By Gail Oberst
Enquiring minds (and tongues!) want to know what gadgets are in place to keep Oregon beers fresh and up-to-date. Aaron Brussat of The Bier Stein answered a few questions about LED (light- emitting diode) lights used in their business. This simple technology helped this Eugene bar/growler-fill station/restaurant/bottle shop to be the West’s favorite bar in a recent reader poll conducted by the Brewers Association.
OBG: How do you use LED lights in storage, or are they throughout your business?
Brussat: We have LED lighting throughout the building, but most importantly, LEDs light our beer cooler where we have individual bottles for sale.
OBG: What is the benefit of those lights?
Brussat: LED lights do not emit UV light. UV light reacts with hop compounds (isohumulones) in beer and creates mercaptan (methanethiol), which smells like skunk, and is in fact the same chemical that skunks use to deliver their stinky punch. While brown glass does effectively block around 88% of UV light and most of our bottles are brown glass, we took the most preventative step to ensure no beer would be skunked.
Additionally, LED lights use about 50% less energy than fluorescent or CFL bulbs, which made it an economical and environmental move for The Bier Stein’s large new space.
OBG: What standards are you using for cold storage and date codes?
Brussat: As soon as beer enters our building, it is brought into a 17-by-30-foot walk-in cooler (lit with LEDs). Every case and keg is checked for a date. We even have a list of date codes to decipher some of the more cryptic codes (why breweries choose to do this is beyond me; beer is a food product and should be labeled with a clear date of packaging, if not a best-by date that accurately reflects its flavor shelf life). Beer without date codes (again, why a brewery would do itself and its customers this disservice is beyond me) is generally given 90 days. Exceptions are made for stronger, darker, and mixed fermentation (sour/wild) beers. All beer (with the exception of a few gift packs and large bottles) is kept cold until it is purchased.
Our inventory system lets us put an expiration date on items, so we calculate how many days a beer has left, input that, and do regular checks. If a beer is still around a week or so before it goes out of code, we put it on sale.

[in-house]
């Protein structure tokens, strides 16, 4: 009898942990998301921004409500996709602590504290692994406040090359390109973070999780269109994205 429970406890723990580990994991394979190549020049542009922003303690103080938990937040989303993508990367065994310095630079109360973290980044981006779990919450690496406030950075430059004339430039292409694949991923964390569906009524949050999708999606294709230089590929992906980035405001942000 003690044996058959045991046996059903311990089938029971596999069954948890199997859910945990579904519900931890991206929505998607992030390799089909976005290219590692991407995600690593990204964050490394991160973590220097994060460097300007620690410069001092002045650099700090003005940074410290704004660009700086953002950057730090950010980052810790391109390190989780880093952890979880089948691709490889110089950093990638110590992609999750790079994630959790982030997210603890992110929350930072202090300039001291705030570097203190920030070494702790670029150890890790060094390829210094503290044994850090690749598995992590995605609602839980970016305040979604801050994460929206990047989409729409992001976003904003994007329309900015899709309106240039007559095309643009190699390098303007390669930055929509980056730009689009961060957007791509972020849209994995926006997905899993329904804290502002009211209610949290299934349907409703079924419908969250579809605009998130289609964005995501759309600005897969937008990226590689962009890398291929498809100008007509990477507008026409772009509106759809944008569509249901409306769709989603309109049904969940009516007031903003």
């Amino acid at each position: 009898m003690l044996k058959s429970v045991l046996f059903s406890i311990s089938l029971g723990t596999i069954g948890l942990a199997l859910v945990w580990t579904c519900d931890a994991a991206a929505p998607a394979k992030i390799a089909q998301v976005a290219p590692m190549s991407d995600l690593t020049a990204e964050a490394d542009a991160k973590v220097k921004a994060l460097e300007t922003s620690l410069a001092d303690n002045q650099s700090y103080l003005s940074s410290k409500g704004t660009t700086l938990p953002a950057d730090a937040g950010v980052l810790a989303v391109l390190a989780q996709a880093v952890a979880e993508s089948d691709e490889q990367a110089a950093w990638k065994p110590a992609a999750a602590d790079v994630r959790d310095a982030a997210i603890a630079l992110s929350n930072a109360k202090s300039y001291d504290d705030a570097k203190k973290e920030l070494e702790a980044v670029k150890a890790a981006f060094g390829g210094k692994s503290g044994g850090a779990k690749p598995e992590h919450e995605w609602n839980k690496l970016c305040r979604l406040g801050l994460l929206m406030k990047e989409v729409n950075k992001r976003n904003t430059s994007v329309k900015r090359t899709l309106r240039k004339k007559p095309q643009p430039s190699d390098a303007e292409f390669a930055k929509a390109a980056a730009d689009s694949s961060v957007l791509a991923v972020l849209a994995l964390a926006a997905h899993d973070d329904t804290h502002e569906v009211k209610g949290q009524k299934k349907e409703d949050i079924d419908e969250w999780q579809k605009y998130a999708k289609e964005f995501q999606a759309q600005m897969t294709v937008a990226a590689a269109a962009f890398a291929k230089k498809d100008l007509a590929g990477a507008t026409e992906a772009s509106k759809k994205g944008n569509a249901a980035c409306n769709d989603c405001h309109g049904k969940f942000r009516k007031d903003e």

OBG: What would your customers notice as a result?
Brussat: We are especially attentive to hoppy beers; hop aroma and flavor degrade at a rapid rate, so that even three months after a beer is bottled, the hop aroma will be significantly reduced. We do not accept IPA that is over 90 days old — that is our standard — because we want our customers to have the satisfaction of drinking a beer the way the brewer intended.
Regarding other beer styles, cold storage helps prevent oxidation, which dulls beer flavor and makes it taste like cardboard. And for some odd reason, people like their beverages cold!
OBG: When you moved into your place last year, what new technology did you install and why?
Brussat: A couple of upgrades were necessary. Our DigitalPour draft list replaced hand-written boards; with the larger space, twice as many beers, and, to be frank, variable penmanship skills, we needed a more dynamic system that would be easier to read from over 10 feet away. The DigitalPour system allows us and our customers to see how much is left in a keg; those who don’t want to miss out on that barrel-aged imperial stout don’t have to guess when it will kick, and we keep an accurate inventory of stock.
Another technological upgrade lies in our draft system hardware. We use a long-draw system; beer travels between 40 and 70 feet to reach the tap. The lines are chilled with glycol until they reach the draught towers. We also installed individual pressure regulators for each keg, as well as foam-on-beer (FOB) detectors. A FOB is a small chamber with a plunger that drops and stops gas from entering the main beer line when a keg is empty. Empty space in beer line means that the beer following it will foam as CO2 escapes solution, which creates a lot of waste in a system as long as ours. FOBs prevent a lot of beer from going down the drain.
Stories from the print edition of the Oregon Beer Growler.